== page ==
The Relationship Between Livestock Production and Corn Prices
Another way of looking at price interactions between wheat and corn great impact on the relationship between corn (feed) and wheat prices. Will this increase in “fatter cows” be a primary catalyst for corn prices now The agency projected a 20% decrease in wheat feed and residual. Is this as bad as it gets for corn, soybeans and wheat prices? Chicago and Kansas wheat are among the top-performing major commodities.
Department of Agriculture reported last week in its year projection of supply and utilization that the use of corn for livestock feed will decrease 2. Drought in Kansas and colder-than-normal conditions in Canada may decrease the supply of wheat even as other parts of the U.
Price Spread Between Corn and Wheat Presents Opportunity | Seeking Alpha
Among the options available to traders is a short position in corn futures and an offsetting position in wheat futures. The unusual price behavior, combined with the effects of seasonality in the grains, may also create a situation for options traders.
Put options in corn and call options in wheat will help to limit the risk that the pricing relationship does not quickly reverse and the trader will not be exposed to margin risk. The CME Group offers a wheat-corn intercommodity spread option that will follow the spread relationship as well. Since Friday, the spot price relationship for corn and wheat has reversed. As of 22nd June, corn is trading at The futures prices for July contracts is still showing a reversed relationship with corn trading for Traders may still profit from the reversion of the futures prices, or may watch the spot prices for continued opportunities.
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Corn prices have also dropped, but not to the same degree. When trading wheat, corn, or any other agricultural commodity, it's important to understand the factors that can affect price movement and trends.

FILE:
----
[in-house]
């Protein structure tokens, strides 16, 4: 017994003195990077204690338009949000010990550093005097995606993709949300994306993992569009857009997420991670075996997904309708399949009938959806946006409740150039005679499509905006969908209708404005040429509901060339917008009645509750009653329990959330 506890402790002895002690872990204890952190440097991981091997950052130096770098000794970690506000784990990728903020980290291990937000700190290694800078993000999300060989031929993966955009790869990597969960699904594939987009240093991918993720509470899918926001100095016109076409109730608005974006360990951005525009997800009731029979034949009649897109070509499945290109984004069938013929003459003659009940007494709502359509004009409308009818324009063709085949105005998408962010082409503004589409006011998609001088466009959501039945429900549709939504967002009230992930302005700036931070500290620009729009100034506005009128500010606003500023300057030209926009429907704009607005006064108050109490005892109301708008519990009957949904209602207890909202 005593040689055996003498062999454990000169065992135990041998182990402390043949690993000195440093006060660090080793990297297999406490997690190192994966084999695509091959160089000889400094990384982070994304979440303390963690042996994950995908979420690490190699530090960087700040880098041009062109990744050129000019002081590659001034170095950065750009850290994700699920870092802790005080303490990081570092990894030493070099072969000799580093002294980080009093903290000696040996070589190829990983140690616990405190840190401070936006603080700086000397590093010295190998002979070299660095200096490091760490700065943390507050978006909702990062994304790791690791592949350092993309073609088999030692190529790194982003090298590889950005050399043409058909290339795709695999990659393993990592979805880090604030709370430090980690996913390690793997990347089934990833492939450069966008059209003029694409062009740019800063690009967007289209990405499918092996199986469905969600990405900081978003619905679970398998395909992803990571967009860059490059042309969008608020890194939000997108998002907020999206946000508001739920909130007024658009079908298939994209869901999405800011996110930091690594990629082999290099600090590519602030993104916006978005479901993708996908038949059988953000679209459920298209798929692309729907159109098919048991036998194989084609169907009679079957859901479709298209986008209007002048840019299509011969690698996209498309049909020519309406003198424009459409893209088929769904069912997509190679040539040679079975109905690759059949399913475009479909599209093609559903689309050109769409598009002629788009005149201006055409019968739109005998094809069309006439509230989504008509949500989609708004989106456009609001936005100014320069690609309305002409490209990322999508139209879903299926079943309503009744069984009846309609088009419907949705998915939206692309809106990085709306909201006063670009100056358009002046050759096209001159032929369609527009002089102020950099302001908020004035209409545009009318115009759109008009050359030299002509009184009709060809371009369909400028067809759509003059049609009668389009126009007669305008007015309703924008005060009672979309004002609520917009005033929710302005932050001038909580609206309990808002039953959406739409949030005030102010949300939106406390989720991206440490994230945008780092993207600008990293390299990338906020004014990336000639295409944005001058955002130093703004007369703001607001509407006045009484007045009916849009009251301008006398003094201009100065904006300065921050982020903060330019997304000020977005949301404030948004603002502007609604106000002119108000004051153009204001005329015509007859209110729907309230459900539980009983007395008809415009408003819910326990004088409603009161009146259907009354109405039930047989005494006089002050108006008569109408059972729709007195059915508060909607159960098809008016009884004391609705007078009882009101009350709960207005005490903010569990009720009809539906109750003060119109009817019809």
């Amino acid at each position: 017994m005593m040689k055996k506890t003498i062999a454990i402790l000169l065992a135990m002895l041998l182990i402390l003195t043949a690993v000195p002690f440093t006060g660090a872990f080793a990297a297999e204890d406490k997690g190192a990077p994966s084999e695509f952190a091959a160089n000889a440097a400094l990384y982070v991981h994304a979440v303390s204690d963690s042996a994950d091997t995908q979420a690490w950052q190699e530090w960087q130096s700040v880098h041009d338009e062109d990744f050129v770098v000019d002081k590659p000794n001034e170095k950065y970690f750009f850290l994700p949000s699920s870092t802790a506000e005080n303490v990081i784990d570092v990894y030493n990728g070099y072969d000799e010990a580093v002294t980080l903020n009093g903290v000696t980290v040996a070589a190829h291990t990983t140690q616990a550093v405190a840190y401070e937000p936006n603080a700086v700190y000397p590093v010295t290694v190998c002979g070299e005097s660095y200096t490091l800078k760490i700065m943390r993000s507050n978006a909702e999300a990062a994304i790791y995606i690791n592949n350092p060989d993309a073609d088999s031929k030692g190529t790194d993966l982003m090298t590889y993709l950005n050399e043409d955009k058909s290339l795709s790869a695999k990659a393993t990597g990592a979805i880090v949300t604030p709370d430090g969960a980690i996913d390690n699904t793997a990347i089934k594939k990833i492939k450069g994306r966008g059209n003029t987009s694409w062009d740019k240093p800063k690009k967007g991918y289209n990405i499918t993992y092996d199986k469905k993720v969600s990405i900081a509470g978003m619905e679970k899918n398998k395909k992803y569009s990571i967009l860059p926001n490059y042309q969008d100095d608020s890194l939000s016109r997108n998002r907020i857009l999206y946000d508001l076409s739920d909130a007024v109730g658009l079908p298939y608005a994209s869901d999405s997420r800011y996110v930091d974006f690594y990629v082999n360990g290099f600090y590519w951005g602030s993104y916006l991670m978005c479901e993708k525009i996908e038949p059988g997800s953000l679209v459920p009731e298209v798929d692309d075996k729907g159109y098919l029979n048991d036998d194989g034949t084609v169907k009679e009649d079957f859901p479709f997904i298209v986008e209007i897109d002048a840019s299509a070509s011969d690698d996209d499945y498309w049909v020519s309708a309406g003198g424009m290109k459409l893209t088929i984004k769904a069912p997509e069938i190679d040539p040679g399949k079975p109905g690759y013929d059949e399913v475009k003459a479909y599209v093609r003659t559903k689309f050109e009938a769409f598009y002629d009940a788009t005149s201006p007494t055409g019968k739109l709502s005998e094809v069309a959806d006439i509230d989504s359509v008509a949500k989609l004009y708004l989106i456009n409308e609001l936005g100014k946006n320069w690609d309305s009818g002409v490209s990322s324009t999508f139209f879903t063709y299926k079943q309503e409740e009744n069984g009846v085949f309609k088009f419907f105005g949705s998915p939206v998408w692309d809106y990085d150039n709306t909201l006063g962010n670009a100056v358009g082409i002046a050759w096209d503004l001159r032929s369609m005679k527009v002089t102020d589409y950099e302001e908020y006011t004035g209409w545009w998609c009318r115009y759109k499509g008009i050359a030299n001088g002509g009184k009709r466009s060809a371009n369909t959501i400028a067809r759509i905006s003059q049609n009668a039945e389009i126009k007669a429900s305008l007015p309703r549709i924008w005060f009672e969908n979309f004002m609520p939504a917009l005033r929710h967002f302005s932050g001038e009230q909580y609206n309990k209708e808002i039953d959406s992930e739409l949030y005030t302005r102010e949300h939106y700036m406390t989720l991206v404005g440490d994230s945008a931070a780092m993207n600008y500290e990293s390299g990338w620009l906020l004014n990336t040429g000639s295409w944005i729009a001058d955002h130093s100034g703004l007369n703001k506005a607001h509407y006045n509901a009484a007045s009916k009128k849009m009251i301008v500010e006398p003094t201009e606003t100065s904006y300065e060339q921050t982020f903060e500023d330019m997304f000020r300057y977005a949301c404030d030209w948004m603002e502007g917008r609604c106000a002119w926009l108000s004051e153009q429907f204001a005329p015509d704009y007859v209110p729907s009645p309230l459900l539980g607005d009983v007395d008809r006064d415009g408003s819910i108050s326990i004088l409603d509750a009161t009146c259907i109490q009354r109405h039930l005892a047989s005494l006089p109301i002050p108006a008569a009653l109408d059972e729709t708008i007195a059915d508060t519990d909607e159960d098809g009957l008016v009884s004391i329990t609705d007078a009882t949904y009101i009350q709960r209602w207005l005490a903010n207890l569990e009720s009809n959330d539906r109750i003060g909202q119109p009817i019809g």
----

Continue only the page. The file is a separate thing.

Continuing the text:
At a high level, weather is a big factor in agricultural commodities due to its effect on any given harvest. For example, extremely hot weather, or drought-like conditions can lower the yield of a particular crop, which in turn impacts supply.What’s Driving Corn and Wheat Prices?
Fluctuations in demand can also obviously affect price. Wheat is primarily used as food, so economic conditions around the world contribute to the demand for wheat.
Iconic Futures Spread: Wheat vs. Corn — tastytrade blog
Corn, on the other hand, is primarily used to feed animals, and as a component of ethanol. The varying demand for ethanol, which is often mixed with gasoline, can, therefore, impact the price of corn. Another key aspect of trading agricultural futures is an understanding of the crop marketing year - a topic that is covered in the aforementioned episode of Closing the Gap.
At a high level, this involves tracking when a crop is planted and when it is expected to be harvested. Because this often occurs across two different calendar years, the crop marketing year can help track actual planting and harvesting. For example, the wheat marketing year runs from June 1st of a given year through the end of May in the next year.
Wheat at a 57% premium to corn - what does this mean?
Wheat also has two planting seasons, spring and winter. Corn, on the other hand, has one primary growing season the same calendar yearAs you may already know, corn is typically planted in spring and harvested in late summer - much like spring wheat. Corn Spread While many factors are often considered when speculating in agricultural futures weather, demand, crop marketing year, etc On this episode of Closing the Gap: Futures Edition, the hypothetical process of identifying and executing a spread trade using wheat and corn futures is presented.
In this case, the Closing the Gap team uses the historical price relationship between wheat and corn to identify a possible opportunity. As detailed above, the price of wheat has dropped to a greater degree than the price of corn since the height of summer.
Price Spread Between Corn and Wheat Presents Opportunity
The chart below illustrates the spread between wheat and corn prices over the last couple of years. Using this information, we can observe the range of the relationship between the prices of the two commodities: Theoretically, a spread between the two futures might look attractive to traders at either extreme in the range.
For example, if the spread between the two narrowed the lower end of the rangea futures trader might look to buy wheat and sell corn, expressing a market assumption that the spread will widen.